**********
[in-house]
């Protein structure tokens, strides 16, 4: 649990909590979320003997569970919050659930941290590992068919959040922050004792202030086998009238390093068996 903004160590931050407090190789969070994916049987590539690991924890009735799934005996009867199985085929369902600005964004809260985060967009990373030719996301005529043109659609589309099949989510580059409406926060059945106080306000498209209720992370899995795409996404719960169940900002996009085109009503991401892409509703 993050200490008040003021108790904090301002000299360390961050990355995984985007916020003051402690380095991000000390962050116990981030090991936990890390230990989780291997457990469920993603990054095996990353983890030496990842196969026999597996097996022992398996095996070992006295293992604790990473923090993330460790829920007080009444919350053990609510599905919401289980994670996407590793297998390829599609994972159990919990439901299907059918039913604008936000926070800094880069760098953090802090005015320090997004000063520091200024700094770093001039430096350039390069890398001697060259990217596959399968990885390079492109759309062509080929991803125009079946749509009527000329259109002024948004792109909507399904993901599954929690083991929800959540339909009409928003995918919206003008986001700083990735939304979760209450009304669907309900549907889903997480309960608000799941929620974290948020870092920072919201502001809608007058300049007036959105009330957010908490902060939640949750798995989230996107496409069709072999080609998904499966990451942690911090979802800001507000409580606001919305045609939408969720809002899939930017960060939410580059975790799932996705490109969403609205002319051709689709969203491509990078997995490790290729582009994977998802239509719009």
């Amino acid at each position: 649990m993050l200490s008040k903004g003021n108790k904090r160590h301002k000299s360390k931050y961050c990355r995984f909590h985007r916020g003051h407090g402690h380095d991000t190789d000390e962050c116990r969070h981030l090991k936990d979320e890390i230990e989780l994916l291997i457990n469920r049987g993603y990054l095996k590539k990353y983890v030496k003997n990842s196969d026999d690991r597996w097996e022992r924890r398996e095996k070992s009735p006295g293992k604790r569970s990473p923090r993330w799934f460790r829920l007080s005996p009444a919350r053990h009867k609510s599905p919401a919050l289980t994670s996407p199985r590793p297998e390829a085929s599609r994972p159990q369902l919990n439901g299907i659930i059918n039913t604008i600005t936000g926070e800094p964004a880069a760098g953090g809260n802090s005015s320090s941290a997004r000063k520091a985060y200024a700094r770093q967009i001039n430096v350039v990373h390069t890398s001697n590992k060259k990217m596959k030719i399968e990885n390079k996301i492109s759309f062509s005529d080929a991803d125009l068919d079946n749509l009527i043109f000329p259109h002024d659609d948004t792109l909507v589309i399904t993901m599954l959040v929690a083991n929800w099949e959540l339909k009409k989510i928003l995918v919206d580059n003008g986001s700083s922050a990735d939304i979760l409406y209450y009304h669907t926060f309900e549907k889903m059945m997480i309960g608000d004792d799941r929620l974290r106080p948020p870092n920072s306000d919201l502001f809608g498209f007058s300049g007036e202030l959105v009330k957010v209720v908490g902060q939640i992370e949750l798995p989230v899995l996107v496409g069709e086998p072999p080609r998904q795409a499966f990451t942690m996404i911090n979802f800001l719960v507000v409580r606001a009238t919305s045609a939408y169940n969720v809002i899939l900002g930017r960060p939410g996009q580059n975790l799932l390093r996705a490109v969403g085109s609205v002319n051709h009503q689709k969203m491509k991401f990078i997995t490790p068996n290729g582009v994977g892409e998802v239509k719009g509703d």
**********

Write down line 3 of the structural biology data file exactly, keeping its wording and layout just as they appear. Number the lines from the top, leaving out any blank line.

């Amino acid at each position: 649990m993050l200490s008040k903004g003021n108790k904090r160590h301002k000299s360390k931050y961050c990355r995984f909590h985007r916020g003051h407090g402690h380095d991000t190789d000390e962050c116990r969070h981030l090991k936990d979320e890390i230990e989780l994916l291997i457990n469920r049987g993603y990054l095996k590539k990353y983890v030496k003997n990842s196969d026999d690991r597996w097996e022992r924890r398996e095996k070992s009735p006295g293992k604790r569970s990473p923090r993330w799934f460790r829920l007080s005996p009444a919350r053990h009867k609510s599905p919401a919050l289980t994670s996407p199985r590793p297998e390829a085929s599609r994972p159990q369902l919990n439901g299907i659930i059918n039913t604008i600005t936000g926070e800094p964004a880069a760098g953090g809260n802090s005015s320090s941290a997004r000063k520091a985060y200024a700094r770093q967009i001039n430096v350039v990373h390069t890398s001697n590992k060259k990217m596959k030719i399968e990885n390079k996301i492109s759309f062509s005529d080929a991803d125009l068919d079946n749509l009527i043109f000329p259109h002024d659609d948004t792109l909507v589309i399904t993901m599954l959040v929690a083991n929800w099949e959540l339909k009409k989510i928003l995918v919206d580059n003008g986001s700083s922050a990735d939304i979760l409406y209450y009304h669907t926060f309900e549907k889903m059945m997480i309960g608000d004792d799941r929620l974290r106080p948020p870092n920072s306000d919201l502001f809608g498209f007058s300049g007036e202030l959105v009330k957010v209720v908490g902060q939640i992370e949750l798995p989230v899995l996107v496409g069709e086998p072999p080609r998904q795409a499966f990451t942690m996404i911090n979802f800001l719960v507000v409580r606001a009238t919305s045609a939408y169940n969720v809002i899939l900002g930017r960060p939410g996009q580059n975790l799932l390093r996705a490109v969403g085109s609205v002319n051709h009503q689709k969203m491509k991401f990078i997995t490790p068996n290729g582009v994977g892409e998802v239509k719009g509703d």